An estimated 1 in 68 (14.6 per 1,000) school-aged children have been identified with autism spectrum disorder (ASD), according to a CDC report published today in the Morbidity and Mortality Weekly Report (MMWR) Surveillance Summary. This report shows essentially no change in ASD prevalence, the proportion of school aged-children with ASD, from the previous report released in 2014. However, it is too soon to know whether ASD prevalence in the United States might be starting to stabilize. CDC will continue tracking ASD prevalence to better understand changes over time.

NDIA announce first nationally-consistent approach to early childhood early-intervention

For the first time, a nationally-consistent approach to supporting children with developmental delay or disability will exist with the release today of the National Disability Insurance Scheme’s (NDIS) Early Childhood Early Intervention (ECEI) Approach.

The National Disability Insurance Agency (NDIA) has worked with some of Australia’s leading early childhood intervention practitioners and researchers to design a best-practice approach that is family-centred and importantly, supports children to achieve good outcomes on a case-by-case basis.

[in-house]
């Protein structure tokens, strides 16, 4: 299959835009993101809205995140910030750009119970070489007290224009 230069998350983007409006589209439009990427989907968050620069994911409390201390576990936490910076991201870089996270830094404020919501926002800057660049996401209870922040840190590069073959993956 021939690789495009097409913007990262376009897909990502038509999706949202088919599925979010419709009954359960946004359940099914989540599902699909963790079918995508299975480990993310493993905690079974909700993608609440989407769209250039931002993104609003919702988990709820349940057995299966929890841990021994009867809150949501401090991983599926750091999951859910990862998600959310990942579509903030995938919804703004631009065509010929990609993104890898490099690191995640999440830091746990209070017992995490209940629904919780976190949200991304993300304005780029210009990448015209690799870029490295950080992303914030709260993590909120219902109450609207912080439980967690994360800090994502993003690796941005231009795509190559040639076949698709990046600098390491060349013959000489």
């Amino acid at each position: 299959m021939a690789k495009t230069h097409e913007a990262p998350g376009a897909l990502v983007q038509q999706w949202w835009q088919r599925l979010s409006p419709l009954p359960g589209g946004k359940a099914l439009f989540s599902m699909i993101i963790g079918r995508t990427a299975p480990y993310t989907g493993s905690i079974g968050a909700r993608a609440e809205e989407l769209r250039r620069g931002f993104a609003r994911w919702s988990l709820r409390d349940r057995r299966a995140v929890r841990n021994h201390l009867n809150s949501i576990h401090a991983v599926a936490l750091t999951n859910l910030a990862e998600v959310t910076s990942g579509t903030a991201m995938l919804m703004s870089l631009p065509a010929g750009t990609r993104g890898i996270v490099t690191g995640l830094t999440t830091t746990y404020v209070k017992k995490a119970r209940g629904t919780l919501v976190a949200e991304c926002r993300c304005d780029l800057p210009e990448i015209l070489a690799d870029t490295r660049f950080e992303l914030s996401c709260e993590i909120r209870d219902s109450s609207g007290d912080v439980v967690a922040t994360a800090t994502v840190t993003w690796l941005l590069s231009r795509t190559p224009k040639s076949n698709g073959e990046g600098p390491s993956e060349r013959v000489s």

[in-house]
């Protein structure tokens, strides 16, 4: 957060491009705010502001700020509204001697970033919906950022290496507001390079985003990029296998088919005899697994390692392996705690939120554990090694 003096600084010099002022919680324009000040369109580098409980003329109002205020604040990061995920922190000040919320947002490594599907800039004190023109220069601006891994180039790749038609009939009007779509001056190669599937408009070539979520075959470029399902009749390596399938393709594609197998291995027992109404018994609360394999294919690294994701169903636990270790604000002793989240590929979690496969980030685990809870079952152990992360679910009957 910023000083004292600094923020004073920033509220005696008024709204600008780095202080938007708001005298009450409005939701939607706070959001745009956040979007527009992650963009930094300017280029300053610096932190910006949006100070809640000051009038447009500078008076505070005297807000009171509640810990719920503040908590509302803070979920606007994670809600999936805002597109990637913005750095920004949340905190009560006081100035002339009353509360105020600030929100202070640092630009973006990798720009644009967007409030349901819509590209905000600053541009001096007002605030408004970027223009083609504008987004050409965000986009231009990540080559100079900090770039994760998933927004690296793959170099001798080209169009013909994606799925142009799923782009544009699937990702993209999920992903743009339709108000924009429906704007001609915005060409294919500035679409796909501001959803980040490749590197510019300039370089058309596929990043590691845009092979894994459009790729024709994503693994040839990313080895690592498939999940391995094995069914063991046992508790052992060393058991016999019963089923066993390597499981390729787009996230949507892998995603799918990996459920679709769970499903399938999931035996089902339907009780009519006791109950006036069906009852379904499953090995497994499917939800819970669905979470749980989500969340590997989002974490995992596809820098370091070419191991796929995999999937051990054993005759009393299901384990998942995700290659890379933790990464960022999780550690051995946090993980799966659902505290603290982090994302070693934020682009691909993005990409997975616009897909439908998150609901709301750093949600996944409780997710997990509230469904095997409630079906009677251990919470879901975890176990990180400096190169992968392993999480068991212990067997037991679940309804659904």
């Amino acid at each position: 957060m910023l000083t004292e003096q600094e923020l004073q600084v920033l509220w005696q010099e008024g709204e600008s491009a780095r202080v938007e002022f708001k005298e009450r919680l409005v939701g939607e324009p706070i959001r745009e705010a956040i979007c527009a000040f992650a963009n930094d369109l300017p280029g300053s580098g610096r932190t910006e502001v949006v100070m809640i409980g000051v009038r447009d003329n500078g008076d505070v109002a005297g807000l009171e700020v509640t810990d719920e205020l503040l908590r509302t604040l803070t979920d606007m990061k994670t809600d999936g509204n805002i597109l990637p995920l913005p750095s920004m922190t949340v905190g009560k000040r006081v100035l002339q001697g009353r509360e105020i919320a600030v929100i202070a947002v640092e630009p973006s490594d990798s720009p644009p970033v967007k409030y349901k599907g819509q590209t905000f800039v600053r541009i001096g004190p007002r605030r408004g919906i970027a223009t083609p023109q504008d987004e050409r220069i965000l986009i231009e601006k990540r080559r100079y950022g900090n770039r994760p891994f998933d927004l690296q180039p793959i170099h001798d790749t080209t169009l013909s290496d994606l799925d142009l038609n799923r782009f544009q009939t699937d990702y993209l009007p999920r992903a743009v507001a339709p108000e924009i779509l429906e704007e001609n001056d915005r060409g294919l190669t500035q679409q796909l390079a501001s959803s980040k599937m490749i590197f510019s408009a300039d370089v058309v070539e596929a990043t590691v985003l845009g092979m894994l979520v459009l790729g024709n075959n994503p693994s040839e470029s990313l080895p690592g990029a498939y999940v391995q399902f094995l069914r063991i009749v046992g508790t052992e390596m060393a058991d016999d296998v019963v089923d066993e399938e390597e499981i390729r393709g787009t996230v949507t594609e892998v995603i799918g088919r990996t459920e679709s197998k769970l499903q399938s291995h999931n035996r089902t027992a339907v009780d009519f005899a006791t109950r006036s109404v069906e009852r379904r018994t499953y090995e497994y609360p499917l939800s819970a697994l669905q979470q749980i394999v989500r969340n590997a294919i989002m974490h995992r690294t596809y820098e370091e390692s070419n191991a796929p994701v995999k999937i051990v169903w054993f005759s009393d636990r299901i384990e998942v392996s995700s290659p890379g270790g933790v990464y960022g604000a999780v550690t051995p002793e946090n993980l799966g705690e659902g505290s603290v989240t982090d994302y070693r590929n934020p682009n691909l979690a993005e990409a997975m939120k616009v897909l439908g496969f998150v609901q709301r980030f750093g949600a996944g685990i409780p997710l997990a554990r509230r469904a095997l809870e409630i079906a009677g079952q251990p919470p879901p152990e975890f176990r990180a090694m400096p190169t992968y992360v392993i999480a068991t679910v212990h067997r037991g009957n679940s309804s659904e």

Government mental disorder report ignores autism

Dear Prime Minister

The Health Department's recent report on The Mental Health of Children and Adolescents in Australia does not once mention autism. In this respect, Autism Aspergers Advocacy Australia regards the report as negligent. The report was signed off by the Health Minister.

Autism is a growing issue for Governments in Australia since: